Uruguay striker Luis Suarez became a household name when he bit Italy's Giorgio Chiellini during a World Cup match in Brazil. After serving a four-month ban, he made his Barcelona debut on Saturday. So, how did he get over his rather compulsive habit of 'gorging' on opponents? In his autobiography, the footballer reveals his wife deserves the credit. (Luis Suarez makes strong return after biting ban)
A repeat offender - he had bitten Chelsea defender Branislav Ivanovic in April this year, Suarez writes in 'Crossing the Line: My Story' that he had resisted help because he did not want to lose his aggression on the field and that cloud of failure had always hung over him. All of this changed after the World Cup shame. (Chinese website sellsÂ 'Luis Suarez bite' bottle openers)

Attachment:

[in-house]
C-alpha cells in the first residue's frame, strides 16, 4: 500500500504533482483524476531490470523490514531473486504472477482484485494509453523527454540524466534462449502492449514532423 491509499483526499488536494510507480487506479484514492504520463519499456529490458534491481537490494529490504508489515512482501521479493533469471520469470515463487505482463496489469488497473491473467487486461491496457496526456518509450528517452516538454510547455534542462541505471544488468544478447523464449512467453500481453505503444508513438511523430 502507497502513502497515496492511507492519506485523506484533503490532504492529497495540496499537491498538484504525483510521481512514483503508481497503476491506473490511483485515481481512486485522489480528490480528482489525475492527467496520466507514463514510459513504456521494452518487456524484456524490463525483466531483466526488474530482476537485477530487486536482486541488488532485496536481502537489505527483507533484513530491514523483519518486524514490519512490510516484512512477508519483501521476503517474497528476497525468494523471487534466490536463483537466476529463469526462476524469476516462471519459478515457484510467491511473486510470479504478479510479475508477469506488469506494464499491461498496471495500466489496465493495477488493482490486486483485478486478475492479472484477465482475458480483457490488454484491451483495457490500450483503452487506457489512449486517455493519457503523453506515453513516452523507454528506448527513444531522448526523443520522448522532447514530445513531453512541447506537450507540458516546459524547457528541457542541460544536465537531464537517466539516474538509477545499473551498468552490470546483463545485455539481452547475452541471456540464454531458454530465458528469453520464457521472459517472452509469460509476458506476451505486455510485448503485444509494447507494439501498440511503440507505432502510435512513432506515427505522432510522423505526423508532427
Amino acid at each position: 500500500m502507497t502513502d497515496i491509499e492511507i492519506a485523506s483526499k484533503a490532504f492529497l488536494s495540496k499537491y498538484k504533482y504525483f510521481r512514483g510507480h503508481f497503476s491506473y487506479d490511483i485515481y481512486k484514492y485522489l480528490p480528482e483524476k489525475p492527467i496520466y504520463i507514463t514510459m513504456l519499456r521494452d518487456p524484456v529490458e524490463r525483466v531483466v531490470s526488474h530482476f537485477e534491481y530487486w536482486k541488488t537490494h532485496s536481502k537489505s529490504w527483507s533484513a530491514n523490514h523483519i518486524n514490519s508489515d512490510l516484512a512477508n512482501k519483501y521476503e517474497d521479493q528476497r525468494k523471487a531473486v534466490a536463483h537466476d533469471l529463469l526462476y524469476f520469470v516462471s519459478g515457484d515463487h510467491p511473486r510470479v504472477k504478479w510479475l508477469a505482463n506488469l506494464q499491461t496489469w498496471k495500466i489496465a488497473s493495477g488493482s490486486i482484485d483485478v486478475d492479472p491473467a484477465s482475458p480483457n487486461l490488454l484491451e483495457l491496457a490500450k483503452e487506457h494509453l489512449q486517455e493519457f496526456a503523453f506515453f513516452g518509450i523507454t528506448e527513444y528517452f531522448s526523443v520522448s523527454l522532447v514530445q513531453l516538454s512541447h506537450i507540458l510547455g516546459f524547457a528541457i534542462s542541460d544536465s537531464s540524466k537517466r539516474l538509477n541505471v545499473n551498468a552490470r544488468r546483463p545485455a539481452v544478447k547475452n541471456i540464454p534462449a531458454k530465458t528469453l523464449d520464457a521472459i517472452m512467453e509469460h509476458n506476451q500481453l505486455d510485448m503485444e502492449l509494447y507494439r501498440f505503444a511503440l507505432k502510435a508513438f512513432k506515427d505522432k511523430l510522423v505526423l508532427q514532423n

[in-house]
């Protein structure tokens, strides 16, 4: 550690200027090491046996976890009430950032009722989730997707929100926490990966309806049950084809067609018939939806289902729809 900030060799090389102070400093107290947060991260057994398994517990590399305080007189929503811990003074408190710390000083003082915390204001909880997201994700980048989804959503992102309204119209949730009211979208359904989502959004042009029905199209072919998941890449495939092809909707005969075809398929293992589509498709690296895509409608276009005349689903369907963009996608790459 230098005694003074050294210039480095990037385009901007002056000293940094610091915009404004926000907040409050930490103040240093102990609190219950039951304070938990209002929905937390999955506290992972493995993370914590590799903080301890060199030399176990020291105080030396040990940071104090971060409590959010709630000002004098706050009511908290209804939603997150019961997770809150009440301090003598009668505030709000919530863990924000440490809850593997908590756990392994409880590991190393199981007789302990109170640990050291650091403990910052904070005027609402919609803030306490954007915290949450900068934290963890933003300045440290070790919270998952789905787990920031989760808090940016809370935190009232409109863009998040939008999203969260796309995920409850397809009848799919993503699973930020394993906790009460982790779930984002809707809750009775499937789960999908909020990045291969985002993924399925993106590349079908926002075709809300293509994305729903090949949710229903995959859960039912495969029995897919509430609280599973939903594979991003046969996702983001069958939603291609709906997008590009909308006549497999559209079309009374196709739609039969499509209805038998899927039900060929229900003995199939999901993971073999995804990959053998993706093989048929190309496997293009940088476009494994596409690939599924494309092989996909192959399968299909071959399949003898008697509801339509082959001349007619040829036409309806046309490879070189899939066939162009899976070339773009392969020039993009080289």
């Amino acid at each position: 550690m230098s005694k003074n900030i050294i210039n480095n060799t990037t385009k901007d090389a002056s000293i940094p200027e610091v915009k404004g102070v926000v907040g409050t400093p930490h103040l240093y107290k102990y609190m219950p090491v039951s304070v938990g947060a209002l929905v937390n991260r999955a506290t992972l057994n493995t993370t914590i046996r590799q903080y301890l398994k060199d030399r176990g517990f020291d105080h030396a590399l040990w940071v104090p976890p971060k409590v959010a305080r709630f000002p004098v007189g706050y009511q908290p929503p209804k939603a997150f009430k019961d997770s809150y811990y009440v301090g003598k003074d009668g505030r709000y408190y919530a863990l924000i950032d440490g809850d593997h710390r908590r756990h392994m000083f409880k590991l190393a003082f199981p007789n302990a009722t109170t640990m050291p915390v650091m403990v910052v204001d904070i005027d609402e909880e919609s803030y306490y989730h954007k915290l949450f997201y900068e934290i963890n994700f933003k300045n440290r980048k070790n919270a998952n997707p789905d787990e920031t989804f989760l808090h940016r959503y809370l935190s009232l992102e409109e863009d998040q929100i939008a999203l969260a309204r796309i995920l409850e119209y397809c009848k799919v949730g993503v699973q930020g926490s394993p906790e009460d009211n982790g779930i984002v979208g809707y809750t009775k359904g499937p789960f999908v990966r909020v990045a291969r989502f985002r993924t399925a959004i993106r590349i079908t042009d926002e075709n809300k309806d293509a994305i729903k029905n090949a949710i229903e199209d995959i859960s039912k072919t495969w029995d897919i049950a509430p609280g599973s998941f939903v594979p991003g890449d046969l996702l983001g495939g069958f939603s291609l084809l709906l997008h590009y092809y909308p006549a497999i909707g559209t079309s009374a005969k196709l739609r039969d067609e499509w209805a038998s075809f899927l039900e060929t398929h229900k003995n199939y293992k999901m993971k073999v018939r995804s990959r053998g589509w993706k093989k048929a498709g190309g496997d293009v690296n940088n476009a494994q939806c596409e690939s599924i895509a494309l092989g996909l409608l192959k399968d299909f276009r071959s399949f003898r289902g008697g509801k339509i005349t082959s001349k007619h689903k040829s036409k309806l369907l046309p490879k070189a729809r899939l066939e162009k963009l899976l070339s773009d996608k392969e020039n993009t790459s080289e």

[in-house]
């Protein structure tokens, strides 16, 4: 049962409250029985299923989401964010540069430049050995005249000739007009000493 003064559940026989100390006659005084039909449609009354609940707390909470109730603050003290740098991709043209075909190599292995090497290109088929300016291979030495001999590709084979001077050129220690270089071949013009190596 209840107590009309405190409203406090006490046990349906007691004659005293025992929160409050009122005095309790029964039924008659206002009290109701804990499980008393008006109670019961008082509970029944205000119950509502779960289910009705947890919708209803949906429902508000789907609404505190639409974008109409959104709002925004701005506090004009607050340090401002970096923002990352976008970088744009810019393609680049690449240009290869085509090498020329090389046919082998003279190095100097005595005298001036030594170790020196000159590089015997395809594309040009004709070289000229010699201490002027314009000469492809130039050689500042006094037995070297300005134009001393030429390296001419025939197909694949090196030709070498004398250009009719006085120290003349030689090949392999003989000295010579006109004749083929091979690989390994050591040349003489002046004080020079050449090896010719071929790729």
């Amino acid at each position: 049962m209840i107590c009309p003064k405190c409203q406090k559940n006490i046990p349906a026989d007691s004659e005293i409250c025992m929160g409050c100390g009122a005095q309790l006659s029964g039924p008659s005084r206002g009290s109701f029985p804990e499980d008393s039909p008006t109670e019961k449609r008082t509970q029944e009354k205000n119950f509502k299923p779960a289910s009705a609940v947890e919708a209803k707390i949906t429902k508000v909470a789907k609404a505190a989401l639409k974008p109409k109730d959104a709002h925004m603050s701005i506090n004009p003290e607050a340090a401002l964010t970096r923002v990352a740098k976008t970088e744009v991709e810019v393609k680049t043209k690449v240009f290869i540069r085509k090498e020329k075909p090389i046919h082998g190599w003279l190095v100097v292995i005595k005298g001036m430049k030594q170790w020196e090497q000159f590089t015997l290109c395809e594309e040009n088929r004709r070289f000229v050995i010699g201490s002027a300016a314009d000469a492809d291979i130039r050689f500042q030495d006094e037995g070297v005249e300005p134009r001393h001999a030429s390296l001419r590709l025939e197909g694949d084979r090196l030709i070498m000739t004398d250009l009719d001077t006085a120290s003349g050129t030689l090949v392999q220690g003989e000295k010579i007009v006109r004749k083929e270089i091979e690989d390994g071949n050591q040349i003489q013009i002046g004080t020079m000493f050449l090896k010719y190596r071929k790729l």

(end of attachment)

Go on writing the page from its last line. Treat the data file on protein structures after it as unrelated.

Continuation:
Suarez and Sofia Balbi took a vacation to the countryside after returning from Brazil, he writes. The two had a long talk and the thought that their infant daughter Delfina would grow up to watch the videos of the incident tormented the player. (Bite on Chiellini not deliberate, claims Suarez)
In the book, the 27-year-old further elaborates that Sofia wanted him to think about the biting incident and get more control over his thoughts while playing. Suarez, however, also writes that none of his actions were intentional but he regrets each episode. (Luis Suarez, the hand, mouth and foot of God)
"The pulse is racing and sometimes the brain doesn't keep up," News.co.au quoted him as saying recently. "Logic doesn't come into it."
That he knew every eye and most cameras in the stadium would have seen him bite his opponent never came to him. Suarez instead says that in the heat of the moment, all he wanted to do was score. While Uruguay eventually won the match against Italy, life turned upside down for the player.
Suarez however believes he has come a long way and that he is a more controlled player on the field - a person Sofia and Delfina can be proud of.